Honey, made by bees from the nectar of flowers, is a ready-made sweetener that contains traces of nutrients. Cooking notes: To replace 1 cup sugar in baked goods, use about 3/4 cup of honey and lower the oven temperature 25 degrees Fahrenheit and reduce liquids by about 2 Tablespoons for each cup of honey.
- Maple syrup comes from the sap of maple trees, which is collected, filtered, and boiled down to an extremely sweet syrup with a distinctive flavor. It contains fewer calories and a higher concentration of minerals (like manganese and zinc) than honey. You can find it in bulk in some natural foods stores, but don’t be fooled by fake maple syrups, which are cheaper and more readily available at the grocery store. "Maple-flavored syrups" are imitations of real maple syrup. To easily tell the difference, read the ingredients list on the nutrition label. True maple syrup contains nothing but “maple syrup.” Imitation syrups are primarily made of high fructose corn syrup, sugar, and/or artificial sweeteners, and contain 3 percent maple syrup (or less). Cooking notes: To replace 1 cup sugar in baking, use about 3/4 cup of maple syrup and lower the oven temperature 25 degrees Fahrenheit. For each cup of maple syrup, reduce liquids by about 2 tablespoons. <pagebreak>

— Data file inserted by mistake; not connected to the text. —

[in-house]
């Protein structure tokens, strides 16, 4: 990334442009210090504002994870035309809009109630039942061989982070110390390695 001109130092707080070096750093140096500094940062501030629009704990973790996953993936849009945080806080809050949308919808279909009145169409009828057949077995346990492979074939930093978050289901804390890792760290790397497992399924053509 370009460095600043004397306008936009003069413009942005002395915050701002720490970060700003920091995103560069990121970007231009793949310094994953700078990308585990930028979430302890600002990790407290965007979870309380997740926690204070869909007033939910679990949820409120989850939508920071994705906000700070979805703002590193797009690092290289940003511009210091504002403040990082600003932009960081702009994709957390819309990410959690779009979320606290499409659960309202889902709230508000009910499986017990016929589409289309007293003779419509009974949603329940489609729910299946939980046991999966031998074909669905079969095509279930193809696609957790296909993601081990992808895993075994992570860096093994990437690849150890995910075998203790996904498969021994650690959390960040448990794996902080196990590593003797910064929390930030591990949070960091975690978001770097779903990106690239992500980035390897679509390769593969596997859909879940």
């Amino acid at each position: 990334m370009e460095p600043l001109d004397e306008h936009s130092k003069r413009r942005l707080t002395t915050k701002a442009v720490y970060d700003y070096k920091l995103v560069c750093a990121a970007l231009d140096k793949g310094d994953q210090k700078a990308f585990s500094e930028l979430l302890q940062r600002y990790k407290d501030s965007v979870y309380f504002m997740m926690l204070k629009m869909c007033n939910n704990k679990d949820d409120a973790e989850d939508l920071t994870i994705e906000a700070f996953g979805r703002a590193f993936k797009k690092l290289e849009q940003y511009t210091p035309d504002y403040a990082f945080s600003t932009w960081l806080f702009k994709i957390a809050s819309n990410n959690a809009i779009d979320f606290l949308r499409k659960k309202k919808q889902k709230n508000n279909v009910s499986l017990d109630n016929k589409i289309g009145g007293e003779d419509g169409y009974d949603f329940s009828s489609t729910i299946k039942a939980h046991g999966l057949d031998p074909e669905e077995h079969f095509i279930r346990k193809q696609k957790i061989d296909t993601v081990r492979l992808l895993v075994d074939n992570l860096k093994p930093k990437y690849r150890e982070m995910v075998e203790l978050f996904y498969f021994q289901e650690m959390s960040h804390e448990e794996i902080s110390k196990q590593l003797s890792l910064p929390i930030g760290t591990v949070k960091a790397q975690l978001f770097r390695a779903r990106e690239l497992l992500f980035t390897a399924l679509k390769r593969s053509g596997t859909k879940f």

|Sweetener||Serving size||Calories||Carbs||Other nutrients of note|
|White (table) sugar||2 tsp||33||8 g||None*|
|Blackstrap molasses||2 tsp||32||8 g||Manganese (18% DV), copper (14% DV), iron (13% DV), calcium (12% DV), potassium (10% DV), magnesium (7%DV), vitamin B6 (5% DV), selenium (4% DV)|
|Rapadura||2 tsp||30||8 g||None*|
|Sucanat||2 tsp||30||8 g||None*|
|Turbinado sugar||2 tsp||30||8 g||None*|
|Evaporated cane juice||2 tsp||30||8 g||Riboflavin (3% DV), potassium (1% DV), manganese (1% DV), copper (1% DV), iron (1% DV)|
|Agave nectar syrup||2 tsp||40||8 g||None*|
|Brown rice syrup||2 tsp||40||10 g||None*|
|Honey||2 tsp||43||11 g||None*|
|Maple syrup||2 tsp||45||9 g||Manganese (22% DV), zinc (4% DV)|
*Less than 0.5% DV of any vitamins or minerals
SparkPeople's Licensed and Registered Dietitian, Becky Hand, notes that published recommendations say to limit added sugars from all sources to no more than 10%-15% of total calorie intake, which is 120 calories (7.5 tsp) of sugar for a 1,200-calorie diet.
The bottom line is that sugar is sugar. Too much sugar—whether it’s marketed as “natural” or not—can harm your health. Even sweeteners touted as natural or nutritious, like the ones discussed here, don’t typically add a significant source of vitamins or minerals to your diet. But in moderation, there’s nothing wrong with the sweetness that a little sugar adds to life. So if you’re going to eat it, eat the good stuff...just not too much of it. (Need help figuring out where hidden sugar may be lurking in your food? Check out this helpful resource from the USDA.)
This article has been reviewed and approved by licensed and registered dietitian, Becky Hand, and Tanya Jolliffe, a SparkPeople healthy eating expert.